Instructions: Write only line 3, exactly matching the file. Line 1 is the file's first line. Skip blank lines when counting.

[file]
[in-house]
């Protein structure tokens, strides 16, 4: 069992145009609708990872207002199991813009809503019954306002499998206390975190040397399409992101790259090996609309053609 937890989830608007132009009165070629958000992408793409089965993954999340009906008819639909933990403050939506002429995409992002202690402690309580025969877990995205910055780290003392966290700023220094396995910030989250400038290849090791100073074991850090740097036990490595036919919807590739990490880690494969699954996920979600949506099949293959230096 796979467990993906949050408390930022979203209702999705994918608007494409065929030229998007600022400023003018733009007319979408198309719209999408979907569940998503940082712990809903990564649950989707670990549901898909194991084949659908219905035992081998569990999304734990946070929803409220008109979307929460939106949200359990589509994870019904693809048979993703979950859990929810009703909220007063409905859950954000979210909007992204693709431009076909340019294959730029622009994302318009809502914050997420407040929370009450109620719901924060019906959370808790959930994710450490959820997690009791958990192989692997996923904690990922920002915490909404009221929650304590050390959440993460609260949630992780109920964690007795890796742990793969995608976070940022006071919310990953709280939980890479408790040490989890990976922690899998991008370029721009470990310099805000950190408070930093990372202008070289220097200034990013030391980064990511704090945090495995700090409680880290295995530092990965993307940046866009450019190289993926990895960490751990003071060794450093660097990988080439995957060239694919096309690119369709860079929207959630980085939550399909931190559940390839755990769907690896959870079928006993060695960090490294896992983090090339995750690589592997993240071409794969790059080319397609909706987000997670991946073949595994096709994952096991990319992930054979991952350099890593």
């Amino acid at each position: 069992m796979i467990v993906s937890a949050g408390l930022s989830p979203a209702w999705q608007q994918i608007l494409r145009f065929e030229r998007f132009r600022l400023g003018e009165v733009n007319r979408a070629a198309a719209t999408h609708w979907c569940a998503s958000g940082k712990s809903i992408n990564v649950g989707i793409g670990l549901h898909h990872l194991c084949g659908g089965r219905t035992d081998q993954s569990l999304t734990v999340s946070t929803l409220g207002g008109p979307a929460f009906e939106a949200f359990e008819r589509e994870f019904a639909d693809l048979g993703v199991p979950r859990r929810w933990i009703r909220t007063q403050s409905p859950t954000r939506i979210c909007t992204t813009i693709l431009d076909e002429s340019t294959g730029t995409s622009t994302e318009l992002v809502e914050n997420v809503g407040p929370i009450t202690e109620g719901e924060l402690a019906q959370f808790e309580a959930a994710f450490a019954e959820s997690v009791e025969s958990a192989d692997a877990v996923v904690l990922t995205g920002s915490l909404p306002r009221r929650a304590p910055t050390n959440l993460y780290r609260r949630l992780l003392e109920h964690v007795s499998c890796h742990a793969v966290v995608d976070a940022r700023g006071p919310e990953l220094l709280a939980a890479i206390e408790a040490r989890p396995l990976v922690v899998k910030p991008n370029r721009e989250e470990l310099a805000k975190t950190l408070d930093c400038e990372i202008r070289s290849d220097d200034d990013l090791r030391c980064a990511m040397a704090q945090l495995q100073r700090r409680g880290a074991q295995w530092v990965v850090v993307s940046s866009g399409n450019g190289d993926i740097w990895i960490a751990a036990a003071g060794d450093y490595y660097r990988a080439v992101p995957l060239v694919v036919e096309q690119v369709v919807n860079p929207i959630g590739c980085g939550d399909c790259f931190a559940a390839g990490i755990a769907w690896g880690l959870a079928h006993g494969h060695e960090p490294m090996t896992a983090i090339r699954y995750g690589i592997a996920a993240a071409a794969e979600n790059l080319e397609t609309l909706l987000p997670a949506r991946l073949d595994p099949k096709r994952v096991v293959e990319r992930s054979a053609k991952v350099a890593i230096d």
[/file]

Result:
């Amino acid at each position: 069992m796979i467990v993906s937890a949050g408390l930022s989830p979203a209702w999705q608007q994918i608007l494409r145009f065929e030229r998007f132009r600022l400023g003018e009165v733009n007319r979408a070629a198309a719209t999408h609708w979907c569940a998503s958000g940082k712990s809903i992408n990564v649950g989707i793409g670990l549901h898909h990872l194991c084949g659908g089965r219905t035992d081998q993954s569990l999304t734990v999340s946070t929803l409220g207002g008109p979307a929460f009906e939106a949200f359990e008819r589509e994870f019904a639909d693809l048979g993703v199991p979950r859990r929810w933990i009703r909220t007063q403050s409905p859950t954000r939506i979210c909007t992204t813009i693709l431009d076909e002429s340019t294959g730029t995409s622009t994302e318009l992002v809502e914050n997420v809503g407040p929370i009450t202690e109620g719901e924060l402690a019906q959370f808790e309580a959930a994710f450490a019954e959820s997690v009791e025969s958990a192989d692997a877990v996923v904690l990922t995205g920002s915490l909404p306002r009221r929650a304590p910055t050390n959440l993460y780290r609260r949630l992780l003392e109920h964690v007795s499998c890796h742990a793969v966290v995608d976070a940022r700023g006071p919310e990953l220094l709280a939980a890479i206390e408790a040490r989890p396995l990976v922690v899998k910030p991008n370029r721009e989250e470990l310099a805000k975190t950190l408070d930093c400038e990372i202008r070289s290849d220097d200034d990013l090791r030391c980064a990511m040397a704090q945090l495995q100073r700090r409680g880290a074991q295995w530092v990965v850090v993307s940046s866009g399409n450019g190289d993926i740097w990895i960490a751990a036990a003071g060794d450093y490595y660097r990988a080439v992101p995957l060239v694919v036919e096309q690119v369709v919807n860079p929207i959630g590739c980085g939550d399909c790259f931190a559940a390839g990490i755990a769907w690896g880690l959870a079928h006993g494969h060695e960090p490294m090996t896992a983090i090339r699954y995750g690589i592997a996920a993240a071409a794969e979600n790059l080319e397609t609309l909706l987000p997670a949506r991946l073949d595994p099949k096709r994952v096991v293959e990319r992930s054979a053609k991952v350099a890593i230096d």